How Can Your Business Reduce Missed Appointments?
If you run a business that depends on people attending their appointments for your revenue, then you’ll know how frustrating it can be when people fail to show up. Perhaps you’re in the medical business, or you offer a consultancy service — whatever it is, you provide expertise, but you only get paid for it if the person who scheduled the appointment shows up. This is a little unfair, however: your business can succeed or fail on the whim of other people.
Thankfully, there are a few things you can do to reduce the chances of people canceling their appointments, as we’ll see below.
Paying in Advance
A person is far less likely to cancel an appointment if they’ve already paid for it. If possible, take a look at offering an early payment system that’ll collect money for the appointment when it’s made. It’s best not to make this compulsory, and more of an optional bonus — you could, for instance, offer a small discount if they pay early. Aside from ensuring that people come to their meetings, this will also help you to manage your cash-flow better.
People make appointments, and then life gets in the way, and before they know it, they’ve forgotten that they ever set an appointment in the first place. They might be in your schedule, and it’ll be an appointment that you wouldn’t miss, but there’s no guarantee that it’s of equal importance to them. It could slip their mind. One way to get around this is to use a service such as Appointment Reminders. With that, you’ll be able to send call, text, and email reminders to your customers, which will reduce the chances of them missing the appointment.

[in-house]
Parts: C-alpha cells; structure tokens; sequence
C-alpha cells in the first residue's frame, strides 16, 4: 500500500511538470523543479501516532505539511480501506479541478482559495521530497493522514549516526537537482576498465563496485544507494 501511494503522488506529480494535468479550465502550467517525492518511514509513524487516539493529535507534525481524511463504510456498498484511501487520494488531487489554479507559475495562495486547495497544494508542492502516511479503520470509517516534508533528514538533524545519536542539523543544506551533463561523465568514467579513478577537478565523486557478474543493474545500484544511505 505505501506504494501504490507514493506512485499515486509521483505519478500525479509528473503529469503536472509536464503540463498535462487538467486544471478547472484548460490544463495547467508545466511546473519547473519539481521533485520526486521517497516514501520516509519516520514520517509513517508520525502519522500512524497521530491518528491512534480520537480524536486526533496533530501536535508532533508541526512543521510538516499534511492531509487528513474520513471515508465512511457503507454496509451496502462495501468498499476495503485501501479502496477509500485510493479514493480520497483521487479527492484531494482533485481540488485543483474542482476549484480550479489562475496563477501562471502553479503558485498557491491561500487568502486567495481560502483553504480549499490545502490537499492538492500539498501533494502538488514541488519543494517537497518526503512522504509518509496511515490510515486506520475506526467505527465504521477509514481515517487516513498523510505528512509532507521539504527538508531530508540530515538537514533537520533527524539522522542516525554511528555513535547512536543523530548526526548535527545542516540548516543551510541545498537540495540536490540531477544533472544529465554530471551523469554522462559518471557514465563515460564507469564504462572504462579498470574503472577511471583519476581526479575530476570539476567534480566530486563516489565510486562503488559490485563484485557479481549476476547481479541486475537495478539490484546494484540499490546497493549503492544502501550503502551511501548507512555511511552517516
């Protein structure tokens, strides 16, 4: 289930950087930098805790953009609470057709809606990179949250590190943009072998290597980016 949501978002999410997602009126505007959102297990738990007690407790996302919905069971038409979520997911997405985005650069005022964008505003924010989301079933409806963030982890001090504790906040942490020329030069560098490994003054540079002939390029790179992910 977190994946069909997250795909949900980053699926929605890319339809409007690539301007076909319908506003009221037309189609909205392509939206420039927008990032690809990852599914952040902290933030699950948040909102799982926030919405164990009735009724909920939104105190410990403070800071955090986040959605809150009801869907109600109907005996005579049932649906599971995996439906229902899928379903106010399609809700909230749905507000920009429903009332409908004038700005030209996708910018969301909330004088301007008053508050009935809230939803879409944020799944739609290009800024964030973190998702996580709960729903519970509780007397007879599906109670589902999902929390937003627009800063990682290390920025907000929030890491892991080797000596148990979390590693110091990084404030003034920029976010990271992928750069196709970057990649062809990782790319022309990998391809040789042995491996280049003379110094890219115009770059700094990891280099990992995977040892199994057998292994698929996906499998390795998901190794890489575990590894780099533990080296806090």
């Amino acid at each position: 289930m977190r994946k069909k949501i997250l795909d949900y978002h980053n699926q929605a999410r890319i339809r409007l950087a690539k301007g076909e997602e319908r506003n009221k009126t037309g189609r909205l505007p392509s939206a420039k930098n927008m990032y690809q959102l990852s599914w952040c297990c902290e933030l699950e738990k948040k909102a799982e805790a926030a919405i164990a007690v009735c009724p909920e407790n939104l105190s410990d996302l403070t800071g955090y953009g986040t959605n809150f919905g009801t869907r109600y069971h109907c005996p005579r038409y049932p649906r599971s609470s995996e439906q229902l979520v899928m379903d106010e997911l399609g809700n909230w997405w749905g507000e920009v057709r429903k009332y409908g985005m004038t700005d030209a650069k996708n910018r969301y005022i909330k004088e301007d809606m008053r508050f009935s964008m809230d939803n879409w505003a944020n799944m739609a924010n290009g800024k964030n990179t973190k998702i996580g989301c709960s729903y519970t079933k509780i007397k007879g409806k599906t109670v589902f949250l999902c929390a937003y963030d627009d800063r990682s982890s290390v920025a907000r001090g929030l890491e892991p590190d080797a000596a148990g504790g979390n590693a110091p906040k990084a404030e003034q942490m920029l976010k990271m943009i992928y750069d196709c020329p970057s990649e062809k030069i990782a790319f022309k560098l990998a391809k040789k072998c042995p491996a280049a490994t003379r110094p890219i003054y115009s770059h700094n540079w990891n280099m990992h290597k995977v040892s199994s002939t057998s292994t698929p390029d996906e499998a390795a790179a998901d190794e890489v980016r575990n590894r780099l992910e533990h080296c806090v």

No More Waiting
One reason why some people feel OK missing their appointment is that they’ve been hurt in the past; that is, they arrived on time for their meeting, but they were sat there waiting far beyond their scheduled appointment time. While there wasn’t enough damage to keep them away from your business for good, it could make them think twice about sticking to their appointments if it’s not urgent. To prevent this from becoming an issue in the future, look at working to reduce your waiting times. It can be tough, but with a little bit of will and organization, you can keep things moving more fluidly.
You don’t want to do it, but in some cases, the only option may be to charge a penalty fee for customers who cancel their appointment at the last minute, say, on the same day. If you’re going to do this, however, it’s important that the customer feel understands the terms and conditions of the appointment when it’s made.
Factor It In
Finally, keep in mind that you’ll never hit 100% attendance for your business, so you’ll want to factor it into your budget — and don’t count the money that you’d earn from an appointment before they’ve paid. You’ll only get into cash-flow difficulties otherwise.